Mount Whitney: East Face

John Moynier & Claude Fiddler

"Mt. Whitney has the distinction of being the highest peak in the contiguous U.S. With typical audacity, the peak was named by Clarence King in honor of Josiah Dwight Whitney, professor of geology at Harvard from 1865 to 1896 and the State Geologist of California from 1860 to 1874. The first ascent of the east face of the peak was made during Dr. Robert Underhill's historic visit to the High Sierra in the summer of 1931. Underhill was an experienced climber who had made a number of ascents in the Tetons and Canadian Rockies. Upon arriving at the camp in the Ritter Range, he began instructing the Sierra Club climbers in the use of roped belays. “The route we followed was exactly that which we had mapped out originally. The rock work was not really difficult; there is, I should say, less than a thousand feet of it from the roping up to the unroping place. The beauty of the climb in general lies chiefly in its unexpected possibility, up the apparent precipice, and in the intimate contact it affords with the features that lend Mt. Whitney its real impressiveness.” A key feature on the climb is the very exposed “Fresh Air Traverse.” Clyde recounted the crux moves. “The traverse proved to be one requiring considerable steadiness, as the ledges were narrow and there was a thousand feet of fresh air below."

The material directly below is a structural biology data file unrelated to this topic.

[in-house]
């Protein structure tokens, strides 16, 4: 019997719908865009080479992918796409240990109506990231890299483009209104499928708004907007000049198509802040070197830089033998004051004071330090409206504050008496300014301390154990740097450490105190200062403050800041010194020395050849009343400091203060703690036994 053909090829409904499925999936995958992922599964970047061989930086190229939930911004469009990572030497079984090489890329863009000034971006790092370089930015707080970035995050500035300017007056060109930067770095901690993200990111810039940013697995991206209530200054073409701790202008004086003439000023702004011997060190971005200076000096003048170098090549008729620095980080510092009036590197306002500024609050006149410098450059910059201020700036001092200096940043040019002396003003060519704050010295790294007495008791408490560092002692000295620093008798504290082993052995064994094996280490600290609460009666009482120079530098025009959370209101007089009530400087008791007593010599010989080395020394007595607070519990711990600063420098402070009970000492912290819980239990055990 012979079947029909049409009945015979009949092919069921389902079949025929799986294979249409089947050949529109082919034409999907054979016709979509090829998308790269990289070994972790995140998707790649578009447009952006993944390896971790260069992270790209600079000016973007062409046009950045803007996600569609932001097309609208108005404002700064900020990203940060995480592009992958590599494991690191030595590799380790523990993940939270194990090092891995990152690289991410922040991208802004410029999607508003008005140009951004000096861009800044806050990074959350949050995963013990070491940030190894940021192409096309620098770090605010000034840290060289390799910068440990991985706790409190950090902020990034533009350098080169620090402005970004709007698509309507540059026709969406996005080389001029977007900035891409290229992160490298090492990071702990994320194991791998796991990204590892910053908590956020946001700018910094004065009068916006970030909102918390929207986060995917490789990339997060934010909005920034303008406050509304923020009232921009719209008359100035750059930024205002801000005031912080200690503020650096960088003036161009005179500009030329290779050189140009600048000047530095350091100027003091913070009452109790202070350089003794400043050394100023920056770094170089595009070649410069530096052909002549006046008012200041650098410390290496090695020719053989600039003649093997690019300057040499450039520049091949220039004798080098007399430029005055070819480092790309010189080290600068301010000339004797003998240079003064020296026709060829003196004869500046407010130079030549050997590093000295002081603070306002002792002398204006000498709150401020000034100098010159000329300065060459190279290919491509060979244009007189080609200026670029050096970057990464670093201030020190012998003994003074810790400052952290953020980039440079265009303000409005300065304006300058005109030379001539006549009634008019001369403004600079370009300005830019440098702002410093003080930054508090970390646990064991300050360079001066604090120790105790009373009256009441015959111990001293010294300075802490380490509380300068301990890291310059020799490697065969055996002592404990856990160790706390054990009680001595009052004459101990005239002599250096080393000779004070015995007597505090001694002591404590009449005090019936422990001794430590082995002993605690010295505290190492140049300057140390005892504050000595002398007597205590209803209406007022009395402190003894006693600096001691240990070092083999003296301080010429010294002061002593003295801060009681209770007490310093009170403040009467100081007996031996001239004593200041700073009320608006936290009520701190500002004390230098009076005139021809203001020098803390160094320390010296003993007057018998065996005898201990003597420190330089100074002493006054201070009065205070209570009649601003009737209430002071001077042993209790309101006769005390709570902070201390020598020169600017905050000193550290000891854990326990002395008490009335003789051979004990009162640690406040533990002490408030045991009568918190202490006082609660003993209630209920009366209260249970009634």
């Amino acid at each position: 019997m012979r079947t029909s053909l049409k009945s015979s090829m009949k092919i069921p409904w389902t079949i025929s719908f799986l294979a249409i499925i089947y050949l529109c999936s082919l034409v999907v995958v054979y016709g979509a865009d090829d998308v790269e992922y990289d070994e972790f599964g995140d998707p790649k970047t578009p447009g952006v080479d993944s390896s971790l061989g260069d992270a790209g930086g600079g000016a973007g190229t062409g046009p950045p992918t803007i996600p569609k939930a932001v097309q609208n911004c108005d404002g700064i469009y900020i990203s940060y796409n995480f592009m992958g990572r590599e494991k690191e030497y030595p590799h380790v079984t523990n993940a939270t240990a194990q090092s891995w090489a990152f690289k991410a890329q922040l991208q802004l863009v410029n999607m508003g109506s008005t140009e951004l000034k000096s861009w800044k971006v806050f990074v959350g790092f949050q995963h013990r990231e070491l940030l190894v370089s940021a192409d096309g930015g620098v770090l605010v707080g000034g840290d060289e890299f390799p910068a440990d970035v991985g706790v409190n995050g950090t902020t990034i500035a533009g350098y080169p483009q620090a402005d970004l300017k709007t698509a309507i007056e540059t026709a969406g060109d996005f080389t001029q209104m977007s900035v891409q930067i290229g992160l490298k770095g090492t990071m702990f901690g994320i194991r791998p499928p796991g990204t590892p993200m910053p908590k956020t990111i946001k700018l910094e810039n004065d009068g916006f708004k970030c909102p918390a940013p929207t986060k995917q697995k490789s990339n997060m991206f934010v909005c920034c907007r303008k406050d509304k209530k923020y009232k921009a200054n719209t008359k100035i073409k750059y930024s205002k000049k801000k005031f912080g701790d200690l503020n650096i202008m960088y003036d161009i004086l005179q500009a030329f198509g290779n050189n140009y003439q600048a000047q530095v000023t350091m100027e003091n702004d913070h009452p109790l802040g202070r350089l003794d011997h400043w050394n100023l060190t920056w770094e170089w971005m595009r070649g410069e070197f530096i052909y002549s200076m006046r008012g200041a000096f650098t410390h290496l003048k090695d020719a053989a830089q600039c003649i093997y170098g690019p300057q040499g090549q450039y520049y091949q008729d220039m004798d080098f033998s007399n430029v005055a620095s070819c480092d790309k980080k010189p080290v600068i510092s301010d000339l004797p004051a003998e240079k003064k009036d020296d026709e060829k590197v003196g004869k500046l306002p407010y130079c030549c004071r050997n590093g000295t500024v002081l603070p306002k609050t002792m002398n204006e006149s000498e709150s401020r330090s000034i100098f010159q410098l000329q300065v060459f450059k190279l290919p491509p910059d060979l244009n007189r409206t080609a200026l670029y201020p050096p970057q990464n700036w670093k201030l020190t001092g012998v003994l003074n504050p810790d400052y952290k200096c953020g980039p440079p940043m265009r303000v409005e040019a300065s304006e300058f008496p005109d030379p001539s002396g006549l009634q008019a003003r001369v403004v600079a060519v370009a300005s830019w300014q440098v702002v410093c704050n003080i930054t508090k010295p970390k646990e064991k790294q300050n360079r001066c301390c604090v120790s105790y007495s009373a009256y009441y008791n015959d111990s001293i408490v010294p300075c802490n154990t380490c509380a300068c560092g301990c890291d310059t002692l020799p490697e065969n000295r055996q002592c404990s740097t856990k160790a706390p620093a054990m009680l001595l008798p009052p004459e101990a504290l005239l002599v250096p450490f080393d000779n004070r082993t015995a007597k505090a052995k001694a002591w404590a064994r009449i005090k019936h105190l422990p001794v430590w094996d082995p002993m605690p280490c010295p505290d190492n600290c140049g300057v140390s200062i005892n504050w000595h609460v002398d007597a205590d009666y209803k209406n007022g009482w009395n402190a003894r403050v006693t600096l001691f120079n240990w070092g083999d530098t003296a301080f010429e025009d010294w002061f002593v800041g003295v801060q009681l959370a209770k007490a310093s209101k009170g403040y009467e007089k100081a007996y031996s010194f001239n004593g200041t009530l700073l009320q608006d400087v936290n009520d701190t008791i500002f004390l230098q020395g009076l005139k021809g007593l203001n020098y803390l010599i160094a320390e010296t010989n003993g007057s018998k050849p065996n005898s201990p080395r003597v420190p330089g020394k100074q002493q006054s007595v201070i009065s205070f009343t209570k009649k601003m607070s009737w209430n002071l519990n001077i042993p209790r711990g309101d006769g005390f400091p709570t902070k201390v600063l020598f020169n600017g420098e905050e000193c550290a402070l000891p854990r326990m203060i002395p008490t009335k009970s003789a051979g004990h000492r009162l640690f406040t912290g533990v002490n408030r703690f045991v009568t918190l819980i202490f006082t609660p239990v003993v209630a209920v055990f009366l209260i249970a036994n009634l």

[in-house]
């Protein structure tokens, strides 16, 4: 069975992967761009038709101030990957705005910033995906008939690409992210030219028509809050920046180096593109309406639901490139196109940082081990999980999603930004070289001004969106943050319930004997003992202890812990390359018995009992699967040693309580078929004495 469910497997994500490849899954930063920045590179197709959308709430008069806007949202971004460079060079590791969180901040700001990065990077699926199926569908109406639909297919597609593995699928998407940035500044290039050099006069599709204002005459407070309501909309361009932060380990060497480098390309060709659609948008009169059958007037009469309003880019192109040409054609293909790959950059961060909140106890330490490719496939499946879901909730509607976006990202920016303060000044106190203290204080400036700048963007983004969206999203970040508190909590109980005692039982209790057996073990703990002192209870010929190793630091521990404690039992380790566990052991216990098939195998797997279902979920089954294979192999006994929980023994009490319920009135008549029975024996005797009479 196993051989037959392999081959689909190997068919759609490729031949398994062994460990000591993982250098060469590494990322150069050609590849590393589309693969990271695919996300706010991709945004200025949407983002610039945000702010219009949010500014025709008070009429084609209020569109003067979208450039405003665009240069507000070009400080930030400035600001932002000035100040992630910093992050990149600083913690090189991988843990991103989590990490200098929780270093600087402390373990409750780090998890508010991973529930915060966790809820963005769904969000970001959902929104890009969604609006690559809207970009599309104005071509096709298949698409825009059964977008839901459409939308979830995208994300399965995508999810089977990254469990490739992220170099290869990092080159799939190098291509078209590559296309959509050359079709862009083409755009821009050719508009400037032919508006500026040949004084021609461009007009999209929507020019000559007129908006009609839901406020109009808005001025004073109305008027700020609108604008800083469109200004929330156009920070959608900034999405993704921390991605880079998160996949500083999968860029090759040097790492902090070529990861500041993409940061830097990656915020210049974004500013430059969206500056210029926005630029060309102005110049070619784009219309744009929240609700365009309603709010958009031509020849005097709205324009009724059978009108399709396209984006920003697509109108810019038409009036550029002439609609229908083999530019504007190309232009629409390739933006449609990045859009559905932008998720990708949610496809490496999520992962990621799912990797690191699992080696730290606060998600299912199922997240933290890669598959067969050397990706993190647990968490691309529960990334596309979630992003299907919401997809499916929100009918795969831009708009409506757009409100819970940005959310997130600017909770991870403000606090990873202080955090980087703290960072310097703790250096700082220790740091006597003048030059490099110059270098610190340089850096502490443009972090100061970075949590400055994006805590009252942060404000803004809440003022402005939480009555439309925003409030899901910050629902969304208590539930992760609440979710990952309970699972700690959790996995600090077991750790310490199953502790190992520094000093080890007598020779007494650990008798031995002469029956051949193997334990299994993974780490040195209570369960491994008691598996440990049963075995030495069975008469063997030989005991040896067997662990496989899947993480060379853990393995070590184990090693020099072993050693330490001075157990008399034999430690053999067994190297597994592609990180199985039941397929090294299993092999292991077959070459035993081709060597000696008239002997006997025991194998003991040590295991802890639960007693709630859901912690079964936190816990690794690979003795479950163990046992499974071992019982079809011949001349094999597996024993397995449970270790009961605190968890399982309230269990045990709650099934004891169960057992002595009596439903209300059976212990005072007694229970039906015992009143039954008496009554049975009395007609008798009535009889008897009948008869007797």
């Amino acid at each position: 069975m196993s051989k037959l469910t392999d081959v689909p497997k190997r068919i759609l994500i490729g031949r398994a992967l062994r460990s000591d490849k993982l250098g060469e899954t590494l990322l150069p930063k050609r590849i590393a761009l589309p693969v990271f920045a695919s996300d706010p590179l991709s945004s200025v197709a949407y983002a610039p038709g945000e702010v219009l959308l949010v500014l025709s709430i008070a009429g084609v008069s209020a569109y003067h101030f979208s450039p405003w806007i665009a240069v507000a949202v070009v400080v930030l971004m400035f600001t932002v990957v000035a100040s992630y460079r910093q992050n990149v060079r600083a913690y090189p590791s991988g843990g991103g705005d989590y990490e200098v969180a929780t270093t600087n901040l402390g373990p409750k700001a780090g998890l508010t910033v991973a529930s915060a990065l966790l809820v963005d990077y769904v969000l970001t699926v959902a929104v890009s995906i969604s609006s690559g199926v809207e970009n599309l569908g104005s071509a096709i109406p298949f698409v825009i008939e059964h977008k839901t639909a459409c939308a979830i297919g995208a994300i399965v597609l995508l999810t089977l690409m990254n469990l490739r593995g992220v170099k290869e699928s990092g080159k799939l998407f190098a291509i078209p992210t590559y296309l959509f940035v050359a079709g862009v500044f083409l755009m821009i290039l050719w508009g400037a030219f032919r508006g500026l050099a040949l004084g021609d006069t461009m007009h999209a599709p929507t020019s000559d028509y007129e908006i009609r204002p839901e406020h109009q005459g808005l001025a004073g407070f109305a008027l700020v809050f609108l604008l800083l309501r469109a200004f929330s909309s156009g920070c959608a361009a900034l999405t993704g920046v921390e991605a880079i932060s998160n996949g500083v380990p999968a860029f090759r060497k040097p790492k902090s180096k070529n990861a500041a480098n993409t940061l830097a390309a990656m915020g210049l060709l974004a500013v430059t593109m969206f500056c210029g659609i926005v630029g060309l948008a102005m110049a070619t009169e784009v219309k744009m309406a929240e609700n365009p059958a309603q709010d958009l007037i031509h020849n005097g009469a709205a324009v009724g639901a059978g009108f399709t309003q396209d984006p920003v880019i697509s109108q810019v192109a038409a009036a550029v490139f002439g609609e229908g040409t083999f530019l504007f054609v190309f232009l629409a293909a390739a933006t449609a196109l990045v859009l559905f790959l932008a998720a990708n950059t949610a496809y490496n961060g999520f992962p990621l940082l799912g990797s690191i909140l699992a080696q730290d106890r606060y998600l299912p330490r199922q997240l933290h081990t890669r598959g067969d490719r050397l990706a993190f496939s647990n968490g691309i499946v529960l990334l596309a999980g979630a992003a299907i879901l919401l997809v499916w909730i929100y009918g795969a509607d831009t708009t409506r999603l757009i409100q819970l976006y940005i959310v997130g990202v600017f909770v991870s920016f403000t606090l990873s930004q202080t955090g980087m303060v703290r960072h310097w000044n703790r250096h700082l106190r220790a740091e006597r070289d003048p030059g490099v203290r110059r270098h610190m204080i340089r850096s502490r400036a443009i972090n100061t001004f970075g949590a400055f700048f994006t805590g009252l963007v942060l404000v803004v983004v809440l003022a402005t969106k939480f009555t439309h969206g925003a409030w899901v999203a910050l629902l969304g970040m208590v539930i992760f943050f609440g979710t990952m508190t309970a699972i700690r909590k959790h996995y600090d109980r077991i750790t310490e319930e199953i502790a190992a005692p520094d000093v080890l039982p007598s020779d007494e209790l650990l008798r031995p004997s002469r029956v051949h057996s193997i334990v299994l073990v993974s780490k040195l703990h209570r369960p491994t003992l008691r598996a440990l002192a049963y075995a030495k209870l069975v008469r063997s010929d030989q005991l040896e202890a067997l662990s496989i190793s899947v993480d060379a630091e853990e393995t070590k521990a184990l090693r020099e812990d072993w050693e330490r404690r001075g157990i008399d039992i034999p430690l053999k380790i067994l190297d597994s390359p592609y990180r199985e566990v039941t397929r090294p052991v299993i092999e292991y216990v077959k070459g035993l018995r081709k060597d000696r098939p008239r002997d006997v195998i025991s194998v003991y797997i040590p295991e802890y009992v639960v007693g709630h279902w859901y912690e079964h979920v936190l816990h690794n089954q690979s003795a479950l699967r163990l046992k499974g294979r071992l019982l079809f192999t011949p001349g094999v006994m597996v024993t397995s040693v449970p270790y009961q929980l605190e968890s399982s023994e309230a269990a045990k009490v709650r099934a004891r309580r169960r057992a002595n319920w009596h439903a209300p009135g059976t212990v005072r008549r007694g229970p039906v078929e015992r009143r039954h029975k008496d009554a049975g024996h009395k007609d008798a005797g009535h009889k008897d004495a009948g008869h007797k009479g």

From the Guidebook: Climbing California's High Sierra

Rock Climbing